IATA revises its 2019 outlook downward

External pressures from global trade and rising costs are affecting airlines’ profitability, by Yvonne Ho

The International Air Transport Association’s (IATA) 2019 outlook for the global aviation industry has been downgraded in response to volatility in global trade and pressures from rising costs.

In December 2018, we had announced an industry profit outlook of US$35.5 billion. But at our Annual General Meeting held in Seoul in June, we revised this down to US$28 billion.

Since the beginning of the year, the business environment for airlines has deteriorated with rising fuel prices and a substantial weakening of world trade. We now see that overall costs are expected to increase by 7.4 per cent, outpacing a 6.5 per cent rise in revenues. As a result, net margins are expected to be squeezed to 3.2 per cent (from 3.7 per cent in 2018) and profit per passenger will similarly decline to US$6.12 (from US$6.85 in 2018).

Speaking at the AGM, IATA Director General and CEO Alexandre de Juniac said: ‘Margins are being squeezed by rising costs right across the board – including labour, fuel and infrastructure. Stiff competition among airlines keeps yields from rising. Weakening of global trade is likely to continue as the US-China trade war intensifies. This primarily impacts cargo, but passenger traffic could also be impacted as tensions rise. Airlines will still turn a profit this year, but there is no easy money to be made.

‘The good news is that airlines have broken the boom-and-bust cycle. A downturn in the trading environment no longer plunges the industry into a deep crisis,’ he added. ‘But under current circumstances, the great achievement of the industry – creating value for investors with normal levels of profitability – is at risk. Airlines will still create value for investors in 2019 with above cost-of-capital returns, but only just.’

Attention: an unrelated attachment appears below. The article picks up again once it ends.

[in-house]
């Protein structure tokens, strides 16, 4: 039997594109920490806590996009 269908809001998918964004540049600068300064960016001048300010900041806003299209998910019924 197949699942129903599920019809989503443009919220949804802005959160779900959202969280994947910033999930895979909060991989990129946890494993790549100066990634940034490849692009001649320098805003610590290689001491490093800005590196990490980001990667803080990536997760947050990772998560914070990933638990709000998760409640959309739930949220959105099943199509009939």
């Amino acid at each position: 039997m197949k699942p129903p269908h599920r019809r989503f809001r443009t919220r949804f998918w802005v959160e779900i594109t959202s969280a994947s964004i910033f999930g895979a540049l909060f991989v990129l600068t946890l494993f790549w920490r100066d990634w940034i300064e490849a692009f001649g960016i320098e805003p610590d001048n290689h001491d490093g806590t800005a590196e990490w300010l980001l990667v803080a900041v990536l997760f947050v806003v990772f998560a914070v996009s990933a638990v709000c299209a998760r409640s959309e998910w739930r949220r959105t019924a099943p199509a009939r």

After an exceptional performance in 2017, we anticipate that growth in cargo demand will be flat in 2019 due to the impact of tariffs on trade. Growth in passenger demand will likely be more robust, because global GDP growth is expected to remain relatively strong at 2.7 per cent.

But there are significant downside risks, as political instability never bodes well for air travel. Even more critical are the proliferation of protectionist measures and the escalation of trade tensions. While passenger traffic demand is holding up, the impact of worsening trade relations could spill over and dampen demand.

Yvonne Ho is IATA’s General Manager Hong Kong and Macao